Cloud Computing: The Power of System Center in the Cloud
Windows Server 2008 R2 and System Center can accelerate your adoption of an IT-as-a-service model, which enables greater business agility, scalability and flexibility.
By now, most of us are familiar with, or quickly learning, the basic tenants of cloud computing. In short, there’s a great deal of efficiency to be gained – in costs, resource utilization, quality of service delivery, and more – by leveraging the scalability and elasticity of shared and virtual computing. The ability to purchase computing resources as needed, which can be expanded or contracted to meet a changing business environment, provides a degree of agility that is difficult to achieve with a traditional infrastructure model.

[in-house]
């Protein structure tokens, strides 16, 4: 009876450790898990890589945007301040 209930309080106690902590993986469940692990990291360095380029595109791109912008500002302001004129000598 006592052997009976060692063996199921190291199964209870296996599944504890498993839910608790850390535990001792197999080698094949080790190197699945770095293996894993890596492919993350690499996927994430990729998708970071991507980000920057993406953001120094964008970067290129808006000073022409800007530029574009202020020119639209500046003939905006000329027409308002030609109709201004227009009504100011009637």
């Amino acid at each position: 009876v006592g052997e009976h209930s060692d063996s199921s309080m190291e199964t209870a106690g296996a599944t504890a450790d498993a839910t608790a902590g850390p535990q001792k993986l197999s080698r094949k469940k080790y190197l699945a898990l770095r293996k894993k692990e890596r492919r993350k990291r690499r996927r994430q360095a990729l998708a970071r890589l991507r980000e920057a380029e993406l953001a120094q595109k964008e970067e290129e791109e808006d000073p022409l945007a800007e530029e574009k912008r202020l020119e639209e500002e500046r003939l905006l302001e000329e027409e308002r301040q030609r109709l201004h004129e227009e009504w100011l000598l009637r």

This concept of IT as a Service – encompassing the delivery of software, infrastructure, and platforms – offers organizations greater flexibility in leveraging the power of IT to meet their business needs than has been ever available before. However, often we think of cloud computing solely within the framework of the “public cloud.” That is to say, as a service purchased from a hosting provider, leveraging resources that are shared with other businesses, and accessible via public networks. But the benefits of cloud computing exist on a spectrum, and often they can be realized in a “private cloud” model; delivering the same levels of scalability and elasticity, along with usage-based cost structures that come with public cloud computing, but leveraging resources completely dedicated to the needs of your own organization.